If you have a high Z pin connected to logic internally,
and leave it floating, then tie a R to ground (or Vdd), and
size it such that worst case leakage does not create a legit
undesired logic level.
Another way is no R, disconnect pin with a register write, and
ignore it. However that is not ideal as the pin could reach a level
where input buffer N and P MOS are both turned on, drawing a
lot of current in the totem pole. Its also not ideal becuse now the
internal route is floating.
exactly as I was thinking, but good someone with more exp. to verify it.
One thing, which still baffles me is the high-impedance part.
I measured the impedance on the cable coming from the external machine, it is 25ohm.
Not possible to meassure the resistance of the pin on PSOC side !?
However, there is internal resistor for pins configured as pull up/down digi input, but it seems there is no high-impedance resistor for digital high impedance input pin !? At least it is not shown on the overview schematic in PSOC Creator. I can also assume there is none, otherwise I would not have the effect of easy flipping when pin left hanging.
If I connect 1 Mohm in serial, the schematic is not working anymore. So who is taking care of the high impedance ?
High impendancce is absence of a resistor an only leakage on the pin. No guaranteed input current min, only max.
When something does not work as expected you may upload your complete project here so that we all can have a look at all of your settings To do so, use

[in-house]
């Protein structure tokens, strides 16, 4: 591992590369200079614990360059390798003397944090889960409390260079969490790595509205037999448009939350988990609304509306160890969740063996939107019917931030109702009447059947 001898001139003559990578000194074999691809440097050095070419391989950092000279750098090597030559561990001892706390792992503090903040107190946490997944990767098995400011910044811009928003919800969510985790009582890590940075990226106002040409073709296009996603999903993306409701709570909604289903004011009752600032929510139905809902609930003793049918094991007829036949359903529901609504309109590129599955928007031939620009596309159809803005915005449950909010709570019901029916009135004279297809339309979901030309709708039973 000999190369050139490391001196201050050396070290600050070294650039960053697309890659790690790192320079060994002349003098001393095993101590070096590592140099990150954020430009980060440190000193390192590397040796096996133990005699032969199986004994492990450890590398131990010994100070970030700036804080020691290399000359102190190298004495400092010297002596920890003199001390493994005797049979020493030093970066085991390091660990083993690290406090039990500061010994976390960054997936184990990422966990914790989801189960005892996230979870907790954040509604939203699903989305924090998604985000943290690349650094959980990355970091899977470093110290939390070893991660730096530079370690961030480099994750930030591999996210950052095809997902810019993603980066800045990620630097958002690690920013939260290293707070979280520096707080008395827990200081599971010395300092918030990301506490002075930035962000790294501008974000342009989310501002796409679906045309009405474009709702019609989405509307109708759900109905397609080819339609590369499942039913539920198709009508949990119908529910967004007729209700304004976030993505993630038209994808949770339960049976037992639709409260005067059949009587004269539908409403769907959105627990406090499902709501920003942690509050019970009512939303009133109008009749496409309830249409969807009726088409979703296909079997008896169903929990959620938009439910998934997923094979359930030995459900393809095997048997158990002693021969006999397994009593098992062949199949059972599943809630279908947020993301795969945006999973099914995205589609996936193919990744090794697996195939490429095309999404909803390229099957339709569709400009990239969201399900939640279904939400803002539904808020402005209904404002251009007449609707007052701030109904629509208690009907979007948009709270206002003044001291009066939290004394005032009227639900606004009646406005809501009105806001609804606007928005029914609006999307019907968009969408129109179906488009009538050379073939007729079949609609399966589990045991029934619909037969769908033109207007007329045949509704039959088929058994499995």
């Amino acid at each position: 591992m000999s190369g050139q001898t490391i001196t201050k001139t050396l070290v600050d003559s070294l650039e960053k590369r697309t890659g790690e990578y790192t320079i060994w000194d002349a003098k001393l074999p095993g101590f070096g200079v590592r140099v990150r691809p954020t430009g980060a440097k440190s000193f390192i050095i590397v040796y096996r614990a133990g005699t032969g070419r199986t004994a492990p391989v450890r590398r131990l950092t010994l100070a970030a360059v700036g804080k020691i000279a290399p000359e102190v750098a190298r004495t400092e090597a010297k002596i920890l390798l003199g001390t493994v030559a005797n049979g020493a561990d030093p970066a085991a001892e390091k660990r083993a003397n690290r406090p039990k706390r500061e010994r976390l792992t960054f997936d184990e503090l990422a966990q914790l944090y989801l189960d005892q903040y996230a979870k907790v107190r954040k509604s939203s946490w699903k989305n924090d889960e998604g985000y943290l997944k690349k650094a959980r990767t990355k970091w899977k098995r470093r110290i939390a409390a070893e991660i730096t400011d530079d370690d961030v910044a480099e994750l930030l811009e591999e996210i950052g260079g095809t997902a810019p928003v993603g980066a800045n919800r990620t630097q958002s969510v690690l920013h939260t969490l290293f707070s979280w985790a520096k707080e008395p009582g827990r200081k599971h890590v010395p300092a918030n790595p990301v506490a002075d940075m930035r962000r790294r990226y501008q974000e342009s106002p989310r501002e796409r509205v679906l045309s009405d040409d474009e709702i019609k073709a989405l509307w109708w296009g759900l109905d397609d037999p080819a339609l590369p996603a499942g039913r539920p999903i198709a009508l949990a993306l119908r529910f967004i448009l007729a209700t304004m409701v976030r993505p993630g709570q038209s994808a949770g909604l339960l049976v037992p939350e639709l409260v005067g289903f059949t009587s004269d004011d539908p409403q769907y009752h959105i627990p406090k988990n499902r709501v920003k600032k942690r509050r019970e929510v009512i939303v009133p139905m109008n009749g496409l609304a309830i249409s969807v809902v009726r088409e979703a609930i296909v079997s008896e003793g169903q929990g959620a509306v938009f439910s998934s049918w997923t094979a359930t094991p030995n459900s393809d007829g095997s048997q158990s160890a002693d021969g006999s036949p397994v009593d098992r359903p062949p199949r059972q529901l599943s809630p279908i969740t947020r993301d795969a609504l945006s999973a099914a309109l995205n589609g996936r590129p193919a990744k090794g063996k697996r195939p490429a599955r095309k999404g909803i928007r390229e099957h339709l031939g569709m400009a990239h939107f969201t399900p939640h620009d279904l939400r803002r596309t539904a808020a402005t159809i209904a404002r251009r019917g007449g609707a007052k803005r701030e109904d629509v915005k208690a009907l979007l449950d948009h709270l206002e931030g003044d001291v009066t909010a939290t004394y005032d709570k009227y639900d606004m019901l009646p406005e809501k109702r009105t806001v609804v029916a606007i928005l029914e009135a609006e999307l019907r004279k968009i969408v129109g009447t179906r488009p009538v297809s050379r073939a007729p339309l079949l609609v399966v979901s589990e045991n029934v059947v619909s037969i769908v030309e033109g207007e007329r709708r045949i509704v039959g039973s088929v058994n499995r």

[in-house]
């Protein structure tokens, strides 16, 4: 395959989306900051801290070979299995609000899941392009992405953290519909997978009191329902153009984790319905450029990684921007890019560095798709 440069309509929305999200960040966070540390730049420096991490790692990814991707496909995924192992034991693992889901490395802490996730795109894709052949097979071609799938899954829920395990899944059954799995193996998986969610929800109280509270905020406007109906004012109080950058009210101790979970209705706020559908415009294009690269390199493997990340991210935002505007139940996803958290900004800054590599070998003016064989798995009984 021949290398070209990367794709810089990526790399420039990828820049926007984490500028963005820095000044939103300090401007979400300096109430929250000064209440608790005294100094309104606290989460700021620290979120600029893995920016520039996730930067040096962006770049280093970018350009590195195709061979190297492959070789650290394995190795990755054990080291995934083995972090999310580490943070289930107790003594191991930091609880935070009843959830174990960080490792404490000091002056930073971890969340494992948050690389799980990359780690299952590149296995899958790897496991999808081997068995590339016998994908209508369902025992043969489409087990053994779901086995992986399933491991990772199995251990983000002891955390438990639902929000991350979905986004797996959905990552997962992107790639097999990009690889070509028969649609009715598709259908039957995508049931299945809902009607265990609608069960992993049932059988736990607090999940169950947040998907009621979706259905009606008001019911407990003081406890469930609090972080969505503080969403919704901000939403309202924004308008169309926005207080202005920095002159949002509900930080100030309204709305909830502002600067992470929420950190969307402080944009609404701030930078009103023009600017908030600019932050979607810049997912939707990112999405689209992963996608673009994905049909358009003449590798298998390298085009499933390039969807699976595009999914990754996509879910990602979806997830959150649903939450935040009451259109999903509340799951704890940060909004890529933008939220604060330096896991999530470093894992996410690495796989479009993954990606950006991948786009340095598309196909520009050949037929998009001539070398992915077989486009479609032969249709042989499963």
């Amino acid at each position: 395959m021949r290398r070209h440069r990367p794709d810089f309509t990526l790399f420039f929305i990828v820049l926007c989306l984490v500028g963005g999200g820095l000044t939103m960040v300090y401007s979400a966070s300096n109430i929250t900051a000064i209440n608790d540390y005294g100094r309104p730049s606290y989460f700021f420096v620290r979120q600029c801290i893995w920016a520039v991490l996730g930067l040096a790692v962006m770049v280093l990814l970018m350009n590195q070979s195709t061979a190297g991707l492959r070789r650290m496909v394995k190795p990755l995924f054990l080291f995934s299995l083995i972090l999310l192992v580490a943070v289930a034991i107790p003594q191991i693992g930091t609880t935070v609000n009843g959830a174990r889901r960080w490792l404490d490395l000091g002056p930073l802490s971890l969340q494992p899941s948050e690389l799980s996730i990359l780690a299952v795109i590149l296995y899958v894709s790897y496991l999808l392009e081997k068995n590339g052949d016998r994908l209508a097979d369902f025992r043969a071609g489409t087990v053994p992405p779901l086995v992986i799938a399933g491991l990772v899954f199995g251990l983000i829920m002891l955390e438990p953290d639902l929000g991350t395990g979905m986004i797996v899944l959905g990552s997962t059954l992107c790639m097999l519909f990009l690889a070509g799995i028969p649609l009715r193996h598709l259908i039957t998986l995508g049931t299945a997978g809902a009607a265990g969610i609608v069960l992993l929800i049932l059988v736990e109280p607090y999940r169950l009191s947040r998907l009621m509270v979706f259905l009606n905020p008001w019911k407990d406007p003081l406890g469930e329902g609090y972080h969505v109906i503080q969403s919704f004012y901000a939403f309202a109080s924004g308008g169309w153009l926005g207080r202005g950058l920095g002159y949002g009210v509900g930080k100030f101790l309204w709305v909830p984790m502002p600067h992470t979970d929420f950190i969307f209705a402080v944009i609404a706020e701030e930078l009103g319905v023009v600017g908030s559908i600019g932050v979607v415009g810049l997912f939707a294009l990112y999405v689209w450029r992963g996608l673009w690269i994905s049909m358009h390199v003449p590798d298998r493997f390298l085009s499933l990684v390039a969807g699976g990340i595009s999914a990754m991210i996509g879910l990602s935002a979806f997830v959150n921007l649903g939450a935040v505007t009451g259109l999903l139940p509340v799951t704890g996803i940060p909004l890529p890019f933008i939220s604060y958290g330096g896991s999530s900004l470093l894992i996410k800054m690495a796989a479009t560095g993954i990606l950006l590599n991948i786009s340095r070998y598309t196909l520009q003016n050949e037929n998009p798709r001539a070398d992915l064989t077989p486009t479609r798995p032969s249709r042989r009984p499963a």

Creator->File->Create Workspace Bundle (minimal)
and attach the resulting file.
To put it the other way round: High-Z / High-impedance input pin means that the pin itself has a high impedance (so it doesn't put any load to whatever is driving it). It does not mean that the pin can be driven by a high impedance driver - and a 1MOhm resistor is a high-impedance driver.
What happens in that case depends on many circumstances - how much impedance the PSoC pin presents in the current situation and how big the driving impedance is. E.g. when the actual input resistance is 1Meg, and you drive the pin with a 1Meg resistor, you have effectively a resistor divider cutting the voltage in half.
Btw: impedance is not only the resistance of the cable you have connected, but also the impedance of the circuit driving that cable.
If you have a pin that is in Hi Z, but you do not want the pin and its connection
to create an illegal logic level, then terminate it with some level of DC resistance.
So for example if leakage spec at worst case temp is 1 uA, and you terminate it with
1M ohm, then potentially it will either be at 1V from the rail you terminated to. In 5V
CMOS that implies you have achieved a 'legal" logic level.
An example is if you where driving the gate of a power MOSFET, and the pin driving
the gate was, for what ever reason, put into HiZ a R to ground would absorb the leakage
and keep the MOSFET off.
Do NOT place a 1M in series with the pin and its load, that destroys the AC performance
of data in/out of GPIO pin. Typical Cin is 5 pF, so 1M and 5pF = 5 uS, so 5 x RC is 25 uS or 40 Khz,
so rise/fall times horrible.
HiZ means both N and P MOSFETS in the driver pinched off, then result is just a leakage
component of unknown sign, can be source or sink, no predicting. Also if you config a pin
to be HiZ analog in, and your source for the pin is also high impedance, the pin is very
subject to noise pickup due to C coupling. Sometimes HiZ can be a blessing, other times
a curse. In the latter case you drop the Z to minimize noise impact, but then you sacrifice
power by doing so.